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How Long Should We Focus On One Technique?

Guest post by James Duscio, a BJJ black belt under Walter Cascao Vital. He runs Cascao Evolution BJJ out of Las Vegas nv.

One habit that almost all BJJ practitioners have, is the desire to move on from one technique to another very quickly. During the class their mind has been blown, their perspective has been changed and all because they just found the missing link for their game, the move of the night. By next class though, they have moved on to the next cool move before ever mastering the last one. So the question becomes, how long should we devote to mastering a technique?

It’s easy to understand why we move on so quickly from one move to the next.

First of all, our art is so vast and complex, there seems to be too much to learn to get bogged down with just one. Second, most people get bored very easily and lose focus, so the excitement of learning cool new stuff is just too hard to resist. The problem with following our natural instincts is that we become a jack of all trades and a master of none.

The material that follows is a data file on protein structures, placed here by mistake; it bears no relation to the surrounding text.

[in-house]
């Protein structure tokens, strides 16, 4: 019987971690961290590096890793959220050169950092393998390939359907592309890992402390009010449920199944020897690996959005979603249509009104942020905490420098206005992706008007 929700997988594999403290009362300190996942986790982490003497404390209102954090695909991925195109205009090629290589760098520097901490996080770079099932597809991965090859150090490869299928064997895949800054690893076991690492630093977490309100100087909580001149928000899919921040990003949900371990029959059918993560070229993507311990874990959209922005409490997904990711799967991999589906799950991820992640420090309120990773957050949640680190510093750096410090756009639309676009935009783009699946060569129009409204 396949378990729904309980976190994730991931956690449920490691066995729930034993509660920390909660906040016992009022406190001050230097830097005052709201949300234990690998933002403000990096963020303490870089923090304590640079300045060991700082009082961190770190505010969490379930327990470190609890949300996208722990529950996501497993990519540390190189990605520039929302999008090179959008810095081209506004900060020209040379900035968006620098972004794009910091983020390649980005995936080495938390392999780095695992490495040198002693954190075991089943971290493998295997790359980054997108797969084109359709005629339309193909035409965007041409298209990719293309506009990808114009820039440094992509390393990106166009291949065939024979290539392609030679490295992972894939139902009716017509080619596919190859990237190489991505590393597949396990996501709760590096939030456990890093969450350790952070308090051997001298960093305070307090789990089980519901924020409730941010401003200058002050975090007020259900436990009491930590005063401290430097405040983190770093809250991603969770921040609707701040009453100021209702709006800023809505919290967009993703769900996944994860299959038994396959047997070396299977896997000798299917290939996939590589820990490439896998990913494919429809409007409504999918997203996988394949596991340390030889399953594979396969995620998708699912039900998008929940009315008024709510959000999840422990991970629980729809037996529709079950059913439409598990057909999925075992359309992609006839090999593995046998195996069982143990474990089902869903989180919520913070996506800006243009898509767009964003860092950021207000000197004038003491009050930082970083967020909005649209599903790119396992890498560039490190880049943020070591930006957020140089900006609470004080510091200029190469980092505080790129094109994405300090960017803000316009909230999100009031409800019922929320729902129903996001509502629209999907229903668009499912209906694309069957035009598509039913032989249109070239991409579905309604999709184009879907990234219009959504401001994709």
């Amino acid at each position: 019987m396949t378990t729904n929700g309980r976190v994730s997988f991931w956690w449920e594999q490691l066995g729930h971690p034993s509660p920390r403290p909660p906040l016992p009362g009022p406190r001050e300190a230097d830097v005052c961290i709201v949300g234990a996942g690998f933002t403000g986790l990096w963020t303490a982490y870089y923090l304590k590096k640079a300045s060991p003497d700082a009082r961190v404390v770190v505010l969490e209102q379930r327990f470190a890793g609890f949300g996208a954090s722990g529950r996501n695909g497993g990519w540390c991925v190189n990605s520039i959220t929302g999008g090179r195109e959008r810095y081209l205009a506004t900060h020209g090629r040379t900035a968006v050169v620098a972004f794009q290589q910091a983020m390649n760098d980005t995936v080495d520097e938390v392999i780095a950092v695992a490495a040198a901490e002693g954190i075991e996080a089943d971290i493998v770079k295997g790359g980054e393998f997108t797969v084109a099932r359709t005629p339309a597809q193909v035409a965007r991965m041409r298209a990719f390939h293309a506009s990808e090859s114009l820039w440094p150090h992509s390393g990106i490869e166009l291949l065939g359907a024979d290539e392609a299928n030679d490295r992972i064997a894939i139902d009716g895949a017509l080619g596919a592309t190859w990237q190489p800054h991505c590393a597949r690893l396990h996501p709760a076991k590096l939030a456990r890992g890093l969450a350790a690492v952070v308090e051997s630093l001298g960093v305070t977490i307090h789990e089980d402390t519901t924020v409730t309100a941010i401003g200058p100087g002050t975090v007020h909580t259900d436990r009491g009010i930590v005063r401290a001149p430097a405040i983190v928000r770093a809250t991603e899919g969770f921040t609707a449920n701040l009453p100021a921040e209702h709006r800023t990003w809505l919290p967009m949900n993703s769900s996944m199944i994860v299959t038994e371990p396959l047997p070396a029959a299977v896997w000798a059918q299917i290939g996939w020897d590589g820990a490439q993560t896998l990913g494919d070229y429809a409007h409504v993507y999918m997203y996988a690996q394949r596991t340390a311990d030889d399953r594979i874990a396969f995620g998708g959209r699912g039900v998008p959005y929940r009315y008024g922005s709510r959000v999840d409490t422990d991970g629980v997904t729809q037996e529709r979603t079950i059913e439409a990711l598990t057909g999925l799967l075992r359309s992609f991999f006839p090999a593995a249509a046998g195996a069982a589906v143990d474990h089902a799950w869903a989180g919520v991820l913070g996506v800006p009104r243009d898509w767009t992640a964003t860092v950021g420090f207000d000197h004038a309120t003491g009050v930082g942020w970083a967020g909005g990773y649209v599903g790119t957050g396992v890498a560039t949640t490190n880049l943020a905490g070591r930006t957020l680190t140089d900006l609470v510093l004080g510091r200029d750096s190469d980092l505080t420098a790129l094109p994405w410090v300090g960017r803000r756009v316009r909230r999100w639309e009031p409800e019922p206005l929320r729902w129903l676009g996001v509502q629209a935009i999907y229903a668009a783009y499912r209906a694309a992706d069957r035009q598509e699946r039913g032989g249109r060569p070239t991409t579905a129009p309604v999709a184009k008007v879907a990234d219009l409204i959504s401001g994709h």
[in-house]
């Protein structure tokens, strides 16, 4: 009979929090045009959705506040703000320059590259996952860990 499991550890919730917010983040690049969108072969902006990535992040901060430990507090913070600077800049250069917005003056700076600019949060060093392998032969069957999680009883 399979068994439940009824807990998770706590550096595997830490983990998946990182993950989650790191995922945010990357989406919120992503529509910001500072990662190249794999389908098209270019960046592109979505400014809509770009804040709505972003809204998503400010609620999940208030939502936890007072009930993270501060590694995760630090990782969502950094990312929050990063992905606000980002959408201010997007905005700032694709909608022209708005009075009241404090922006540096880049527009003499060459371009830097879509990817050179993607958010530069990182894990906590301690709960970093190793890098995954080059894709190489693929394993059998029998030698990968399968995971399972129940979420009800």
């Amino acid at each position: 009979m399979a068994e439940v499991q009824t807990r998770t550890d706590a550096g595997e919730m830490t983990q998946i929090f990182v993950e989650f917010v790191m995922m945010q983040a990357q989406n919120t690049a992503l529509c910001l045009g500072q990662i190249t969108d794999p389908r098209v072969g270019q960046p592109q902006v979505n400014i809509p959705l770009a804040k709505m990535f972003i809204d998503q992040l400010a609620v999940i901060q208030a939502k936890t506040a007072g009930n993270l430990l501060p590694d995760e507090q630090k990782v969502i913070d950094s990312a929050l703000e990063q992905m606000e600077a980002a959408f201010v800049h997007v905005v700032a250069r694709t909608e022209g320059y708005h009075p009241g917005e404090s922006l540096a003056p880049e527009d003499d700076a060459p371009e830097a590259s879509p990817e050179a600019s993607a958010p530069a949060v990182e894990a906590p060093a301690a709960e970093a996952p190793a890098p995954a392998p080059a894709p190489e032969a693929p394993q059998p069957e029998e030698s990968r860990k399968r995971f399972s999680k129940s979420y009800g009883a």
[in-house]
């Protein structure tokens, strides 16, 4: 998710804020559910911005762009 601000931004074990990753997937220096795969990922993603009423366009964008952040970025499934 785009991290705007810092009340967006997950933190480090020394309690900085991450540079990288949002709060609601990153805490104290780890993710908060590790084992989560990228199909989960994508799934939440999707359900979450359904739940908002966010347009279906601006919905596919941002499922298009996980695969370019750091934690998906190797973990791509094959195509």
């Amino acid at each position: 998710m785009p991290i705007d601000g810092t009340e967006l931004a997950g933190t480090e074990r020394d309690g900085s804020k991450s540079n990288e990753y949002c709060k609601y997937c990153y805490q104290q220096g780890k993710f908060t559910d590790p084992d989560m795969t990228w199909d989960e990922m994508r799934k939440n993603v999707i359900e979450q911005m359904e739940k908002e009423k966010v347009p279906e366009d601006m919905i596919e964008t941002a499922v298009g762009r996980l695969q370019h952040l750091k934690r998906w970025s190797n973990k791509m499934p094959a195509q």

The power of focusing on one technique is definitely something that should not be ignored, because the results that it can bring are very impressive.

Look at Ryan Hall’s triangle mastery, Danaher’s Squad with leg locks, or even Damien Maia’s rear naked choke. What do they all have in common? They approached each of their specialties with focus, experimentation, drilling and time. Wouldn’t you love to be that guy that has a technique that can tear through all the competion, a move that they know is coming, and still cannot stop it? Who wouldn’t? But how should we approach this?

First step, learn the technique.

The basics have to be solidified. Drill it and then when you roll go for it. Even if it puts you at a disadvantage, go for it. You might have some success, but most likely you will have some failures as well. Go back to step one. Learn why it failed, whether it was the set up, the control or their escape attempt, because every time it fails you discover a new hole to close. Once the adaptations are learned, drill the modifications and try to apply it during the rolls. Repeat this process over and over again. 75% of your rounds should be single technique focused, the other 25% just free roll to help relax your mind. Do this for 3-4 weeks and watch your game hit new elevations.

Too many people overestimate what they can accomplish in a year, but underestimate what they can accomplish in five years. This holds true on and off the mat. Spending a month focusing on one small aspect of a vast martial art does seem a bit boring and stale, but the results will counter all of those negative notions. Learn, drill, apply, adapt and repeat. Now go train!

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